A few years ago when I was living in France, my elder brother visited me. We both walked down to the small city centre in hope of finding a home theatre system for me. Back then, I was a novice to the audio world with very limited knowledge on available systems, whilst my brother had years of experience of assembling speakers, woofers, sub-woofers and amplifiers on his own to achieve the best sound effect and quality.
We entered a store that sold several systems. My eyes were immediately caught by popular brand names such as Sony and Yamaha, particularly with the display of large multi-component systems. The intricacies intrigued me and were compelling evidence for what I perceived to be high quality.
While I kept myself busy with the popular and catchy systems, I realized my brother was stationed in a corner looking at what appeared to be a black box akin a computer CPU.
I recently met Dominique Busso, founder and CEO of Happy Blue Fish Studio, a small video game start-up in Saint-Malo, France, that focuses on “LifeStyle Gaming” and “Edutainment”. It recently launched Feng Shui, a casual memory training game for the Apple iPhone, iPodTouch and iPad, where the gamer’s goal is to increase your Positive Energy and Zen Time while keeping Master Ki balanced!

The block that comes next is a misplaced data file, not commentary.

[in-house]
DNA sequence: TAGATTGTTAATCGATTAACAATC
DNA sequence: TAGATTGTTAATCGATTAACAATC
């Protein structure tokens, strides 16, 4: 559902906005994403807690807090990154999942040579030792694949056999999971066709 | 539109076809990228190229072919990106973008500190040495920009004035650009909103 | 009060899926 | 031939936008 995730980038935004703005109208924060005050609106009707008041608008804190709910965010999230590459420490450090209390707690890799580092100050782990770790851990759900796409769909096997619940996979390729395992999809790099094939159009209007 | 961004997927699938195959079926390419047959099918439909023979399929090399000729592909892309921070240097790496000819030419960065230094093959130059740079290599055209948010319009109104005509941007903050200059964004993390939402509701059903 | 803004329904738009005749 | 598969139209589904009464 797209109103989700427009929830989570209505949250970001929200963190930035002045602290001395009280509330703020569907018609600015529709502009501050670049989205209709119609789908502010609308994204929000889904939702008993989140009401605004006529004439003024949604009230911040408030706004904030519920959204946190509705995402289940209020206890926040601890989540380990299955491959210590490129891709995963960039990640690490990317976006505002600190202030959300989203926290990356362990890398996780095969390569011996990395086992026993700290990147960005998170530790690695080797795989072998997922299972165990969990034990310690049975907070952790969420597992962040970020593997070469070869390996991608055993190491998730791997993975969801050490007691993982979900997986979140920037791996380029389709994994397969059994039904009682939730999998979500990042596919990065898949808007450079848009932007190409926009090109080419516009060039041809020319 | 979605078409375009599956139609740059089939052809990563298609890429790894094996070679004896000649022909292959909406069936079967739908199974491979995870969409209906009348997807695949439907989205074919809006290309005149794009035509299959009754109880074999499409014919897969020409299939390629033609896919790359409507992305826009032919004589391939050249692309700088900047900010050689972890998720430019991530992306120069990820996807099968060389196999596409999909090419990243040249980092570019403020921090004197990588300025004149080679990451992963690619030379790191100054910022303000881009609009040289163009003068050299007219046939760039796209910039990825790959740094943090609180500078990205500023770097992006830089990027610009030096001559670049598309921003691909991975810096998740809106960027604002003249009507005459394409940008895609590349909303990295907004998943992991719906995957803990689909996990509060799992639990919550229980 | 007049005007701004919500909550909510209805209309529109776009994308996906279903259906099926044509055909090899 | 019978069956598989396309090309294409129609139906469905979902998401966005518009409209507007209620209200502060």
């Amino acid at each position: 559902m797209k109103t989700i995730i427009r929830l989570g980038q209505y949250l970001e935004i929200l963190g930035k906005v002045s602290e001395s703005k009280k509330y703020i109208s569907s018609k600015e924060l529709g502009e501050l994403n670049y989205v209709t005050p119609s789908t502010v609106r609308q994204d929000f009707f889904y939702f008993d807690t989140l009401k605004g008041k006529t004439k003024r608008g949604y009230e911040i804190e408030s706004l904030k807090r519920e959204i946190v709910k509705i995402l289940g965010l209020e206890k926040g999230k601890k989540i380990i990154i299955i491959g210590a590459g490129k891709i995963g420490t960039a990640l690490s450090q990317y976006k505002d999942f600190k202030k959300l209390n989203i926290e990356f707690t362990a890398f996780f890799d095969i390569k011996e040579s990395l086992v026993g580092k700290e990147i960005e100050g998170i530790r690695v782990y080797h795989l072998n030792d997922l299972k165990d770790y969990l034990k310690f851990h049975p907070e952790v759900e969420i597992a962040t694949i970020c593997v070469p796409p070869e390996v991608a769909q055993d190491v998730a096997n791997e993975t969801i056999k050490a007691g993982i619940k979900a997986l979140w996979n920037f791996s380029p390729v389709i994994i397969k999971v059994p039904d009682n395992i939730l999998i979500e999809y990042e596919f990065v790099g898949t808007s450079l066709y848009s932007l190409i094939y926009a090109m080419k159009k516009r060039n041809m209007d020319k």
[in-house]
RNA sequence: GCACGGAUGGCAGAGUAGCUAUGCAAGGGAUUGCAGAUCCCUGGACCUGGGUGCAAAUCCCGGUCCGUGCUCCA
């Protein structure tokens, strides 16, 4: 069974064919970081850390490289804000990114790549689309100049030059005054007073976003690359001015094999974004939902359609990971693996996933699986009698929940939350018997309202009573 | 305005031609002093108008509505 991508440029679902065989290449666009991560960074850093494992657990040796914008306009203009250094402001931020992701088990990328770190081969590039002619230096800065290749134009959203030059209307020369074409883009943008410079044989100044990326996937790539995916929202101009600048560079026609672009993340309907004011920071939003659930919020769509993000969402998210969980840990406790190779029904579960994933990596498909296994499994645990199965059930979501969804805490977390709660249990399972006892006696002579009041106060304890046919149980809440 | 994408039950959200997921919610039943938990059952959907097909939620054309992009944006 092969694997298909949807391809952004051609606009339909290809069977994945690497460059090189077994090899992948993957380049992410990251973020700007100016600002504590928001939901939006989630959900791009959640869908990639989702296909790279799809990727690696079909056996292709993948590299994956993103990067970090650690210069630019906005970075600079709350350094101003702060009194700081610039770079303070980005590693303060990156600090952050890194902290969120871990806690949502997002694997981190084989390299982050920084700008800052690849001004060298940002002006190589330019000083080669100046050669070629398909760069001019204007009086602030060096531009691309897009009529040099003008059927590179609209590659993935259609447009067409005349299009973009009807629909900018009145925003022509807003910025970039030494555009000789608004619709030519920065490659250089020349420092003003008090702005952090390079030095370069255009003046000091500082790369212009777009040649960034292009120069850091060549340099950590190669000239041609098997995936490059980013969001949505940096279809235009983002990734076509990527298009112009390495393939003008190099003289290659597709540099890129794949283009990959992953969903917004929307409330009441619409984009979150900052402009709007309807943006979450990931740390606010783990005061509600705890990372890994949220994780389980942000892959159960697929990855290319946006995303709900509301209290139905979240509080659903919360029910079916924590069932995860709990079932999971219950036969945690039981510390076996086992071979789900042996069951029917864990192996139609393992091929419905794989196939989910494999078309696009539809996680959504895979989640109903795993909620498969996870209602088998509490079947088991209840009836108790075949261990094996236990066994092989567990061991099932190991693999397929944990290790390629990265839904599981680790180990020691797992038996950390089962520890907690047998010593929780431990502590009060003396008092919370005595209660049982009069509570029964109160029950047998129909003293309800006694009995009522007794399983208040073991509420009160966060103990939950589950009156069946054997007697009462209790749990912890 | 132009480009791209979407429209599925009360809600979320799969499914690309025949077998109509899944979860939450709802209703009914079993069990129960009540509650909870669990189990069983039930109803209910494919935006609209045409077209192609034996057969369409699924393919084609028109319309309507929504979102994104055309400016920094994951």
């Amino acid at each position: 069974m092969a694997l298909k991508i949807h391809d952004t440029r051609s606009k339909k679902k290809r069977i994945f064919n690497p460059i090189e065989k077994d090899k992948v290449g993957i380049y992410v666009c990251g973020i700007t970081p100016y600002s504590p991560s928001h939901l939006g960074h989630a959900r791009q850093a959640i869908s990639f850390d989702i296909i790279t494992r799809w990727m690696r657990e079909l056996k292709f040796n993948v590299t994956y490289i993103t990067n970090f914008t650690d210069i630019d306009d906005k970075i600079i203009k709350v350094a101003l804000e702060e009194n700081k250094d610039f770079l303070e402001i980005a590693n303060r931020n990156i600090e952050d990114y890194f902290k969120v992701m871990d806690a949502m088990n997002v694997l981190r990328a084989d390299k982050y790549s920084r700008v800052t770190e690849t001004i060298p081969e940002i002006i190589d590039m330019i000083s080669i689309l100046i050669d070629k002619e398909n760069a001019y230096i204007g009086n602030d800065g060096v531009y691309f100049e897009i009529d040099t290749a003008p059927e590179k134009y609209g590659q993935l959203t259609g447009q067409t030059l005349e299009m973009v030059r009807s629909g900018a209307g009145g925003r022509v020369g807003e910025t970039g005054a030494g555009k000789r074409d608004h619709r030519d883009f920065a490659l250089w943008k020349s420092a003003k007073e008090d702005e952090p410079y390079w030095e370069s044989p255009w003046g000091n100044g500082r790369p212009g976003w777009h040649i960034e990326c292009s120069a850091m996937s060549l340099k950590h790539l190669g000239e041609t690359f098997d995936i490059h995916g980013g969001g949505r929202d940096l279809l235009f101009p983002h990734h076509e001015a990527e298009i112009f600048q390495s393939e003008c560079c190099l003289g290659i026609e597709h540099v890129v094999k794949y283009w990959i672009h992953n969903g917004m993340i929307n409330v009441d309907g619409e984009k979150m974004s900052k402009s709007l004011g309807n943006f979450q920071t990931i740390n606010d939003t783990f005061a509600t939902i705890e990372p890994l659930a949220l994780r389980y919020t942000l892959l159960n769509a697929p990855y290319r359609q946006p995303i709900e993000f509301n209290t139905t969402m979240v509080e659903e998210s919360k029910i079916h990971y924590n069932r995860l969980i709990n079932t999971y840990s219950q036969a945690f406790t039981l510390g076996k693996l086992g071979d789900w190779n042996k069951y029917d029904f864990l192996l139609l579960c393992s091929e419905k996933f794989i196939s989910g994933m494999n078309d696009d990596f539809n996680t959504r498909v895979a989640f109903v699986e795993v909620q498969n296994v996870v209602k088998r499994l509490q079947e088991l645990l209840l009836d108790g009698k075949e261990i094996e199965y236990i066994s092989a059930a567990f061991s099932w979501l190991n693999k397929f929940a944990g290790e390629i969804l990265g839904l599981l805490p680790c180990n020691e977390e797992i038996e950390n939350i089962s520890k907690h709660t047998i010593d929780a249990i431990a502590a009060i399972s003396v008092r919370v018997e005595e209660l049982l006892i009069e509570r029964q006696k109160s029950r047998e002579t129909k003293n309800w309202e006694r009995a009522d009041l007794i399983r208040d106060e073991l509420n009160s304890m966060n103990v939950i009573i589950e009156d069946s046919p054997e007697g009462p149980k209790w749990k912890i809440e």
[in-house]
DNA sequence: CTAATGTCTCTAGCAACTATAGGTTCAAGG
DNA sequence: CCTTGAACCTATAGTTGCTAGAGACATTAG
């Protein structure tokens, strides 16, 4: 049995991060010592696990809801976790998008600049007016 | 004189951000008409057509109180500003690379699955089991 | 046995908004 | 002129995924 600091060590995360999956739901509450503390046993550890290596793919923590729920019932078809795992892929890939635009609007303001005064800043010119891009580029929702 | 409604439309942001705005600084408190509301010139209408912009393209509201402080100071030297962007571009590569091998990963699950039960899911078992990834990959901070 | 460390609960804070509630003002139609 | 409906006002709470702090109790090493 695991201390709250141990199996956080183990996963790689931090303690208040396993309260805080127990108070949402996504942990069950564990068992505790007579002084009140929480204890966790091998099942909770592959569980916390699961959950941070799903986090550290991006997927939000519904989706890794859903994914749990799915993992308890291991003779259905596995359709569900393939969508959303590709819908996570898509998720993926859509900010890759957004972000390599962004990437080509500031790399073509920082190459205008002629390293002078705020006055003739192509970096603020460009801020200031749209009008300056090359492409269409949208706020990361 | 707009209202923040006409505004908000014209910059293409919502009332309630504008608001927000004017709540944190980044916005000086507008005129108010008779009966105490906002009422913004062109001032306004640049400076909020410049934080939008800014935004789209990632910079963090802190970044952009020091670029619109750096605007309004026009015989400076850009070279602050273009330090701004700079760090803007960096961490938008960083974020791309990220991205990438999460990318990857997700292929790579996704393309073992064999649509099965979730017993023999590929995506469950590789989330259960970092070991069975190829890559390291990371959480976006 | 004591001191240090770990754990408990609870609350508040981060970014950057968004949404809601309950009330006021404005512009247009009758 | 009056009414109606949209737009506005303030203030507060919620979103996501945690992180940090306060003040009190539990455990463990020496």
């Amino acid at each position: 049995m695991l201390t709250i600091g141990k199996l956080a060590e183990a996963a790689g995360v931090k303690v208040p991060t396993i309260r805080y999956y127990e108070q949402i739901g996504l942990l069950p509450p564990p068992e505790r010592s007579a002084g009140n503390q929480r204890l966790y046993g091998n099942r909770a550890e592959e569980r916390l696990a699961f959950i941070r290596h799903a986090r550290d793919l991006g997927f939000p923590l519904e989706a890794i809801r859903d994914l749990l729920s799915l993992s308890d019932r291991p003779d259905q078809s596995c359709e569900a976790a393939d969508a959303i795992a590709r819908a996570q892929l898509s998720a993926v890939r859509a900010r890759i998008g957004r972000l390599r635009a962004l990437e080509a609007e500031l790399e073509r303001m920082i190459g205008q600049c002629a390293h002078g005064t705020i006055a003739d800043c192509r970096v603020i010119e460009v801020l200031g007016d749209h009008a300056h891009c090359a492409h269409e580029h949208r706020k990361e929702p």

Talking to Dominique brought up quite a few interesting illustrations of critical success factors that in one shape or form we have discussed in this blog: time-to-market, quality, simplicity, and customer experience, all bound together and enabled by Happy Blue Fish’s ePublishing choice. Let me explain. Read more…
In her blog entry Microsoft’s challenge: innovation, innovation, innovation, Mary-Jo Foley invites “Other thoughts about how — and if — Microsoft can become more innovative?”.
Let’s do with the if first and fast: if they don’t innovate with a sense of urgency, they’ll die. It may be a long, slow death given how they currently dominate their sector, but sure enough they’ll run out of steam in an industry where the pace of change and innovation continues continues to accelerate. Other giants such as Google are lurking in the shadows, and who could say that a small, unknown David will not emerge to deliver a killing blow to the Goliath of OS?
Then the more difficult question: how should they go about innovating? Here are two suggestions. Read more…